How to Manage Trades During Options Expiration Week – Close or Roll?
We’ve reached yet another options expiration week, which can sometimes cause many traders to freak out as they worry about positions that are still lingering in their portfolio. And with the deadline for expiration quickly approaching it's no wonder why many people are incorrectly managing trades with the fears of assignment knocking on their doorstep. Either rushing to close position that shouldn't be closed or waiting too long to act and putting them at risk of a massive "gamma move" in the underlying option's price.
Typically by the time we reach expiration week we've closed positions that hit our profit target and adjusted positions that have gone against us. But as we near the third Friday of every month, we have to come face to face with the realization that some trades just haven't worked out as we might have hoped. In today's episode, I want to help you create a checklist for deciding which positions to close or roll during options expiration week. In particular, I want to walk you through my thought process on which trades I focus on closing first and how I ultimately decide if a position should be rolled to the next expiration month.
Expiration Week Trading Tips
- Inside of expiration week, most of the assignment that happens is towards the latter end of the week because there is still some extrinsic value or volatility value left in these contracts.
- Even though you might have a position in the money, slightly or very far in the money, it does not necessarily mean that you will be assigned solely because it is expiration week.
- As you enter expiration week, do not rush or panic. There is plenty of time and opportunity to adjust, manage, close, roll, or make the appropriate decision for your positions.
6 Step Expiration Week Checklist:
Step 1: Is your trade profitable?
- If the answer is yes, the best course of action is to take it off the trade.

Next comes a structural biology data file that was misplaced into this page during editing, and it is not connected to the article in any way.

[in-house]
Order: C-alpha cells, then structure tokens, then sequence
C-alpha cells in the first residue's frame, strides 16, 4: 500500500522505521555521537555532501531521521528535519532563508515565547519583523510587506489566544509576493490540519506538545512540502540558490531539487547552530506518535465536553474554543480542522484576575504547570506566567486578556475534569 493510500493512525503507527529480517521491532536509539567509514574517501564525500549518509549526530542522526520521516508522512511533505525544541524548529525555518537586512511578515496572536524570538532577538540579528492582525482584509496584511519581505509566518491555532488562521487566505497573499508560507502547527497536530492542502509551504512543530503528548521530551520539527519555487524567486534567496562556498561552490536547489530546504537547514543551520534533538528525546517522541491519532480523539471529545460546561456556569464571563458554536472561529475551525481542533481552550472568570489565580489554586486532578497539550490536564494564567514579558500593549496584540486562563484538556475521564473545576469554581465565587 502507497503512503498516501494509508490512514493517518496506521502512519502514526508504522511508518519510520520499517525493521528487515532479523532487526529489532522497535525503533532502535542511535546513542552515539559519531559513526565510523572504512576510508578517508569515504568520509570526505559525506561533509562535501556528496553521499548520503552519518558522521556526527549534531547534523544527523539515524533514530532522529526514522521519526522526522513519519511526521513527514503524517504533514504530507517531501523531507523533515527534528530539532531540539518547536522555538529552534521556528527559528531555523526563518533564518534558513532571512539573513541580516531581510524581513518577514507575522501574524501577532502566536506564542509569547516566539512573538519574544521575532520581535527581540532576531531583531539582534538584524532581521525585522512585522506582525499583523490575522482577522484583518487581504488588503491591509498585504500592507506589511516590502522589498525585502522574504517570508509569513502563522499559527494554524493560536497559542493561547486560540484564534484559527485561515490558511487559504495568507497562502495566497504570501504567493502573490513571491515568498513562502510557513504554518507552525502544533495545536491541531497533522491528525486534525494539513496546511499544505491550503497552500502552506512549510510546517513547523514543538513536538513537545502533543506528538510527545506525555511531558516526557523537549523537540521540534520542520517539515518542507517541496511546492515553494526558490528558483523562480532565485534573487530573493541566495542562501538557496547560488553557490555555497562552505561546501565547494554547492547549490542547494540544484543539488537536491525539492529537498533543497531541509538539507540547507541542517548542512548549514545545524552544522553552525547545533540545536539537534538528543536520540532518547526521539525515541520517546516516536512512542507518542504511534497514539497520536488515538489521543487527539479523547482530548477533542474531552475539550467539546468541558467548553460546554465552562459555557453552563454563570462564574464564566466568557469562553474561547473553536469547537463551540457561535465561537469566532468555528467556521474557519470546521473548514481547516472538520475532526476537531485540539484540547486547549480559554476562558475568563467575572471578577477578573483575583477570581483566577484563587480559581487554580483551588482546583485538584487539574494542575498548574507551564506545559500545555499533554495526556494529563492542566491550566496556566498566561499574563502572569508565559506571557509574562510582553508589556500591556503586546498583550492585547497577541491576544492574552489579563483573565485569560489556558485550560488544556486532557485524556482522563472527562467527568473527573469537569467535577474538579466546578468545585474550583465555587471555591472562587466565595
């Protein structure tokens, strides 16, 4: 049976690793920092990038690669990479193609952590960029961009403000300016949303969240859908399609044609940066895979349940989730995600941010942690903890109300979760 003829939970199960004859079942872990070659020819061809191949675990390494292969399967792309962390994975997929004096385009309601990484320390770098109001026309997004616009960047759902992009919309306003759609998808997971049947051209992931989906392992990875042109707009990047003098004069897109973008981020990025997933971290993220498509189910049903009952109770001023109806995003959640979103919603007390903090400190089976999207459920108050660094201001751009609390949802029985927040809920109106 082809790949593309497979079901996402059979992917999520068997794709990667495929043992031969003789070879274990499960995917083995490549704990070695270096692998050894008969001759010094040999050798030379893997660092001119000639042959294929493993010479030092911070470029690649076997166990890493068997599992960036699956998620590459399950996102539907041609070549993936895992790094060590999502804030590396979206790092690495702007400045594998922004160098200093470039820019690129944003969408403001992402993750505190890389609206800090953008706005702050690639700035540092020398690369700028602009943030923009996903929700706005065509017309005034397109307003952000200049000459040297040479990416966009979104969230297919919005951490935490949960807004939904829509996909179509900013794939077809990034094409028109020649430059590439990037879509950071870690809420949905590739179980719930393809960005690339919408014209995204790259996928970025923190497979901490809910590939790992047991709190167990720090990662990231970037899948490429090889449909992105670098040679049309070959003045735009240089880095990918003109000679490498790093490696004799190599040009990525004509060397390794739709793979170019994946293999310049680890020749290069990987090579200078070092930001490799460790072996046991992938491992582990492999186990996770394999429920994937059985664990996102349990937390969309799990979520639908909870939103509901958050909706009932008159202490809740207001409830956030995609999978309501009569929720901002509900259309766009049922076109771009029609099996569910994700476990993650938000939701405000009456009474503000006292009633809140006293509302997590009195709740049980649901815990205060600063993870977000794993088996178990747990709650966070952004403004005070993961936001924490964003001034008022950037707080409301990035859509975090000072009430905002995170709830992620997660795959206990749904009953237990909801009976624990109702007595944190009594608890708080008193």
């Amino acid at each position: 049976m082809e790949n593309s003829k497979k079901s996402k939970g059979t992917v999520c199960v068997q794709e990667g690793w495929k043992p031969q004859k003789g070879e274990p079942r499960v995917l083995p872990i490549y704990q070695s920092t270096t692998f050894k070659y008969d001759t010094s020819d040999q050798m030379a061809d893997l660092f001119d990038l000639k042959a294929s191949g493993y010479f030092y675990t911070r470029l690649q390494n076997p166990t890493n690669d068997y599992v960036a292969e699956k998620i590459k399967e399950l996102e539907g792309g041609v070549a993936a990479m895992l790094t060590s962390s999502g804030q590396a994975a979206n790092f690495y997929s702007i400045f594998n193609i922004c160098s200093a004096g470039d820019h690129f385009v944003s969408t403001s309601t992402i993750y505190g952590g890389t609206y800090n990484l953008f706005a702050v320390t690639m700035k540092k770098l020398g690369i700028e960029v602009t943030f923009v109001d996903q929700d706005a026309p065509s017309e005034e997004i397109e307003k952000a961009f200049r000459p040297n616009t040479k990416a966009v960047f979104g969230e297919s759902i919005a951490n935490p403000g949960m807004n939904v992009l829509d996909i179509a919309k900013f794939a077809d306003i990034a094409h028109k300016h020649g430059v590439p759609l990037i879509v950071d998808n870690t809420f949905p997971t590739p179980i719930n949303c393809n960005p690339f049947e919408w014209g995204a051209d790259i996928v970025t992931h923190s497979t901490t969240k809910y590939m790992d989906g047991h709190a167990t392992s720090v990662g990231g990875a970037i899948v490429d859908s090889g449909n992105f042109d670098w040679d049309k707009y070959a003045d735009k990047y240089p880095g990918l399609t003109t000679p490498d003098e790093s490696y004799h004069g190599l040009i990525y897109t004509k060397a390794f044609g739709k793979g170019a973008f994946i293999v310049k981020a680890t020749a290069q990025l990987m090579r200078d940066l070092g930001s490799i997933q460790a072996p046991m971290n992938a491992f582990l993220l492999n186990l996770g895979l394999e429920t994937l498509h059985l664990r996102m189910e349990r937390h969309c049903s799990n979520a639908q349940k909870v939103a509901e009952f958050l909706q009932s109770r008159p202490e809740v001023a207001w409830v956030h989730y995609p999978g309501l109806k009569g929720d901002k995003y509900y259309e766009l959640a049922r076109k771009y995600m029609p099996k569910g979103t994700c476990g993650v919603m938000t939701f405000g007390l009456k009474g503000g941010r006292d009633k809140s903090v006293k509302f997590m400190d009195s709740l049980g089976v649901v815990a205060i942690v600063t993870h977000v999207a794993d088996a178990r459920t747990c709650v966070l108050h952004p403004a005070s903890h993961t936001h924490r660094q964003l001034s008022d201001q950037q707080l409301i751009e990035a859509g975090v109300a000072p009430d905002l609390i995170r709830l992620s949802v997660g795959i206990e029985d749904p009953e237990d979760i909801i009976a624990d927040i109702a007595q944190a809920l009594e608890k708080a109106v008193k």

- Most trades are short-premium, option-sellers.
- Most of the time you should have an automatic closing order — if you sold an iron condor you would be closing it out at 50% of the credit that you received.
- When you get to expiration week and the order has not been executed, it means you have not reached your 50% profit target yet.
- However, if they are still profitable, even marginally, take the trade off and move on to the next one.
*If your trades are not profitable, continue on to step number 2.
Step 2: How bad is the position?
- If the trade is not profitable you have to analyze how much money you are losing in that position.
- Is the trade really close to profitability, or is it way off?
- If the trade is way off, close the position or let it expire.
- The further in the money the position is, especially with short premium trades, the more at-risk of assignment you are going to be because you have less extrinsic value.
*If you are close to profitability, move onto step number 3.
Step 3: Can you adjust the trade now to dramatically reduce the risk?
- Can you do something to adjust the position in the current month that will dramatically reduce the risk for this month?
- The key is that you have to be able to dramatically reduce risk, and increase your potential for success. However, this often does not happen.
*If you cannot reduce the risk, continue to step number 4.
Step 4: What does your portfolio need for the next month?
- This is where traders often times fail.
- Before making the decision to roll or close the contract, you have to look at your portfolio next month.
- Most broker platforms gives you the ability to analyze your portfolio and specifically target different expiration dates.
- Looking ahead to next month can help make the decision of whether or not you want to roll any of your existing positions to the next month.